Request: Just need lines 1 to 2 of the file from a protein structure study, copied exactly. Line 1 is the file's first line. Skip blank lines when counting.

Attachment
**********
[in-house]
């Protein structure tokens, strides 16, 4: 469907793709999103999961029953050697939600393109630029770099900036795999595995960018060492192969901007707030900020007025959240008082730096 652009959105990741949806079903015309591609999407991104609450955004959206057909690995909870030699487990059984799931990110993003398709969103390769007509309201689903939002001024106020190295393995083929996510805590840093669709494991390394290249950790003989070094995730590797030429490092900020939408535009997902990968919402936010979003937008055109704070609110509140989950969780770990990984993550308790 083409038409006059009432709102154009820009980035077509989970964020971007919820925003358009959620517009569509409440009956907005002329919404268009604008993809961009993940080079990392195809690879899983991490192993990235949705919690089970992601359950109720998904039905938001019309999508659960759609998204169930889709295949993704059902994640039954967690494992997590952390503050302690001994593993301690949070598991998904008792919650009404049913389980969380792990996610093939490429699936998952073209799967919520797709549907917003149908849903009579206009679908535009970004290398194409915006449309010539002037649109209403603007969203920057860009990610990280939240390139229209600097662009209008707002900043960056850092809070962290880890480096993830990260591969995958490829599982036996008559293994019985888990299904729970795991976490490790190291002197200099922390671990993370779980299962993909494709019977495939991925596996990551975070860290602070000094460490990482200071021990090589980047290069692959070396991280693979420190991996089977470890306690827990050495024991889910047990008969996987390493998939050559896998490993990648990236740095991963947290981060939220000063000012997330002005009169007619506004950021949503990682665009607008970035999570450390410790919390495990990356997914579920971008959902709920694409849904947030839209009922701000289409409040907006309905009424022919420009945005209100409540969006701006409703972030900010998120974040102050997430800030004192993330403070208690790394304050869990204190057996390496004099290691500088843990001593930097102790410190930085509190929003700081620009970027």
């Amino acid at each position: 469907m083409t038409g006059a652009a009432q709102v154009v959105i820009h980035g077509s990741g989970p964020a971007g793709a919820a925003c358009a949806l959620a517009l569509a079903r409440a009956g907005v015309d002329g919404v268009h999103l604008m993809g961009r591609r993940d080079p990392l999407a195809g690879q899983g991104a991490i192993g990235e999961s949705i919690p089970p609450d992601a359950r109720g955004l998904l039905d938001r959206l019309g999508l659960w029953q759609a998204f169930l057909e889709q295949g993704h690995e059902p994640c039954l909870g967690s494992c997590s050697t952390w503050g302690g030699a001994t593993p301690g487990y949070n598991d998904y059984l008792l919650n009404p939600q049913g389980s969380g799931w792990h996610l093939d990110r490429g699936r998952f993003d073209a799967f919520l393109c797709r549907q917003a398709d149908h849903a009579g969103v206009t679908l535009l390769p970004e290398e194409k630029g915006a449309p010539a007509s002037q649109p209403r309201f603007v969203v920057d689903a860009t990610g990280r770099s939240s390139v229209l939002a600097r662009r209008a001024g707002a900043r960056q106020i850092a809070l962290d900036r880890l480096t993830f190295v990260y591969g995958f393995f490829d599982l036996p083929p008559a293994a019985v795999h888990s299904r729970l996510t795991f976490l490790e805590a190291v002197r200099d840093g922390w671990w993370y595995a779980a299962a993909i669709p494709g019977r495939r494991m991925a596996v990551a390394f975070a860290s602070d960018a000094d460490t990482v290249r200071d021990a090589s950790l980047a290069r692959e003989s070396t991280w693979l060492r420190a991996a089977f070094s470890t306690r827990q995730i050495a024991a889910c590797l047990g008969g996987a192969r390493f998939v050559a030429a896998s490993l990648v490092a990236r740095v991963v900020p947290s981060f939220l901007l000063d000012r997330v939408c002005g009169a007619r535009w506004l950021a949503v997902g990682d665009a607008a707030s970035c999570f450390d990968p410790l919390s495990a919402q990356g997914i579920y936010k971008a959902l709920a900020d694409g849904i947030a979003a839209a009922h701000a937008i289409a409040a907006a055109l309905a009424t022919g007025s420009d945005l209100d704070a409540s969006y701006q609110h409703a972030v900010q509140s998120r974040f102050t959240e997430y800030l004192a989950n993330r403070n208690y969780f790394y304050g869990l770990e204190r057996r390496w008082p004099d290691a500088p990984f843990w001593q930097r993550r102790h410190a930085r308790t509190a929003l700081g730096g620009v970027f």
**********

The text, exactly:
[in-house]
């Protein structure tokens, strides 16, 4: 469907793709999103999961029953050697939600393109630029770099900036795999595995960018060492192969901007707030900020007025959240008082730096 652009959105990741949806079903015309591609999407991104609450955004959206057909690995909870030699487990059984799931990110993003398709969103390769007509309201689903939002001024106020190295393995083929996510805590840093669709494991390394290249950790003989070094995730590797030429490092900020939408535009997902990968919402936010979003937008055109704070609110509140989950969780770990990984993550308790 083409038409006059009432709102154009820009980035077509989970964020971007919820925003358009959620517009569509409440009956907005002329919404268009604008993809961009993940080079990392195809690879899983991490192993990235949705919690089970992601359950109720998904039905938001019309999508659960759609998204169930889709295949993704059902994640039954967690494992997590952390503050302690001994593993301690949070598991998904008792919650009404049913389980969380792990996610093939490429699936998952073209799967919520797709549907917003149908849903009579206009679908535009970004290398194409915006449309010539002037649109209403603007969203920057860009990610990280939240390139229209600097662009209008707002900043960056850092809070962290880890480096993830990260591969995958490829599982036996008559293994019985888990299904729970795991976490490790190291002197200099922390671990993370779980299962993909494709019977495939991925596996990551975070860290602070000094460490990482200071021990090589980047290069692959070396991280693979420190991996089977470890306690827990050495024991889910047990008969996987390493998939050559896998490993990648990236740095991963947290981060939220000063000012997330002005009169007619506004950021949503990682665009607008970035999570450390410790919390495990990356997914579920971008959902709920694409849904947030839209009922701000289409409040907006309905009424022919420009945005209100409540969006701006409703972030900010998120974040102050997430800030004192993330403070208690790394304050869990204190057996390496004099290691500088843990001593930097102790410190930085509190929003700081620009970027």